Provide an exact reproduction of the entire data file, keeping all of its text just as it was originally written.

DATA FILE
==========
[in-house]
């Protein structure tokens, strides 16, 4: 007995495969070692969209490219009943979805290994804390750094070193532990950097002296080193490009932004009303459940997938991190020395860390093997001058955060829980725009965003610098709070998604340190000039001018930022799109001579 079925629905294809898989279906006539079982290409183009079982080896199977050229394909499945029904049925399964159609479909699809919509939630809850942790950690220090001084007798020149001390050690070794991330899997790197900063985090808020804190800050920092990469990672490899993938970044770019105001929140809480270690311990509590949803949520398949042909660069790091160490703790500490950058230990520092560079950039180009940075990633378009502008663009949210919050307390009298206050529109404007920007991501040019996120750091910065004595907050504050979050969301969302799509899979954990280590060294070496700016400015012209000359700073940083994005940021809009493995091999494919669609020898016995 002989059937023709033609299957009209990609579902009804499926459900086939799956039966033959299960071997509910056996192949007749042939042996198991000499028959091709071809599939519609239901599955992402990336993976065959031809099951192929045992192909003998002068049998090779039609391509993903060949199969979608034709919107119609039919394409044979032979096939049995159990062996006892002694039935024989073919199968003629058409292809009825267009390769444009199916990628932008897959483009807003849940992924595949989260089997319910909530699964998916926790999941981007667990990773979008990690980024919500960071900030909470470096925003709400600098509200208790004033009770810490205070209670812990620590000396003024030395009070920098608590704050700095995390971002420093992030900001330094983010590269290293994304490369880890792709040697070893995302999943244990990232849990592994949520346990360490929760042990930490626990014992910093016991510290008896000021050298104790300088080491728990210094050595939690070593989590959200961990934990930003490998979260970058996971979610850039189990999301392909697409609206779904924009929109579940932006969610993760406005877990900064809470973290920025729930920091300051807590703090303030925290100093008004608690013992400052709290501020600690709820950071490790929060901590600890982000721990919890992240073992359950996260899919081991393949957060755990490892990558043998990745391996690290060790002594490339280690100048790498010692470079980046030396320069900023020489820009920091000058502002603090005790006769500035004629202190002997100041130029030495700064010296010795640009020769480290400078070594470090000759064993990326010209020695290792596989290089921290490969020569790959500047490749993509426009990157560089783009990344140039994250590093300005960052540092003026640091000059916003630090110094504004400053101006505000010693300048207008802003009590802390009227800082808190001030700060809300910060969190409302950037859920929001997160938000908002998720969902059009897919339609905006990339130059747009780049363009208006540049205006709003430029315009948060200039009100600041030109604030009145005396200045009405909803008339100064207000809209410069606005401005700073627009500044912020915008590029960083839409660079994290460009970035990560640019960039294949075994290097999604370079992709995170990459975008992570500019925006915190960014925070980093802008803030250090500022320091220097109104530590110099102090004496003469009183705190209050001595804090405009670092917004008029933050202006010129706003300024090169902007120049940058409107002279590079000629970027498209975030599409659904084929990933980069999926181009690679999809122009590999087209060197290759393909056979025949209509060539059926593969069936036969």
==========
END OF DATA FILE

[in-house]
């Protein structure tokens, strides 16, 4: 007995495969070692969209490219009943979805290994804390750094070193532990950097002296080193490009932004009303459940997938991190020395860390093997001058955060829980725009965003610098709070998604340190000039001018930022799109001579 079925629905294809898989279906006539079982290409183009079982080896199977050229394909499945029904049925399964159609479909699809919509939630809850942790950690220090001084007798020149001390050690070794991330899997790197900063985090808020804190800050920092990469990672490899993938970044770019105001929140809480270690311990509590949803949520398949042909660069790091160490703790500490950058230990520092560079950039180009940075990633378009502008663009949210919050307390009298206050529109404007920007991501040019996120750091910065004595907050504050979050969301969302799509899979954990280590060294070496700016400015012209000359700073940083994005940021809009493995091999494919669609020898016995 002989059937023709033609299957009209990609579902009804499926459900086939799956039966033959299960071997509910056996192949007749042939042996198991000499028959091709071809599939519609239901599955992402990336993976065959031809099951192929045992192909003998002068049998090779039609391509993903060949199969979608034709919107119609039919394409044979032979096939049995159990062996006892002694039935024989073919199968003629058409292809009825267009390769444009199916990628932008897959483009807003849940992924595949989260089997319910909530699964998916926790999941981007667990990773979008990690980024919500960071900030909470470096925003709400600098509200208790004033009770810490205070209670812990620590000396003024030395009070920098608590704050700095995390971002420093992030900001330094983010590269290293994304490369880890792709040697070893995302999943244990990232849990592994949520346990360490929760042990930490626990014992910093016991510290008896000021050298104790300088080491728990210094050595939690070593989590959200961990934990930003490998979260970058996971979610850039189990999301392909697409609206779904924009929109579940932006969610993760406005877990900064809470973290920025729930920091300051807590703090303030925290100093008004608690013992400052709290501020600690709820950071490790929060901590600890982000721990919890992240073992359950996260899919081991393949957060755990490892990558043998990745391996690290060790002594490339280690100048790498010692470079980046030396320069900023020489820009920091000058502002603090005790006769500035004629202190002997100041130029030495700064010296010795640009020769480290400078070594470090000759064993990326010209020695290792596989290089921290490969020569790959500047490749993509426009990157560089783009990344140039994250590093300005960052540092003026640091000059916003630090110094504004400053101006505000010693300048207008802003009590802390009227800082808190001030700060809300910060969190409302950037859920929001997160938000908002998720969902059009897919339609905006990339130059747009780049363009208006540049205006709003430029315009948060200039009100600041030109604030009145005396200045009405909803008339100064207000809209410069606005401005700073627009500044912020915008590029960083839409660079994290460009970035990560640019960039294949075994290097999604370079992709995170990459975008992570500019925006915190960014925070980093802008803030250090500022320091220097109104530590110099102090004496003469009183705190209050001595804090405009670092917004008029933050202006010129706003300024090169902007120049940058409107002279590079000629970027498209975030599409659904084929990933980069999926181009690679999809122009590999087209060197290759393909056979025949209509060539059926593969069936036969």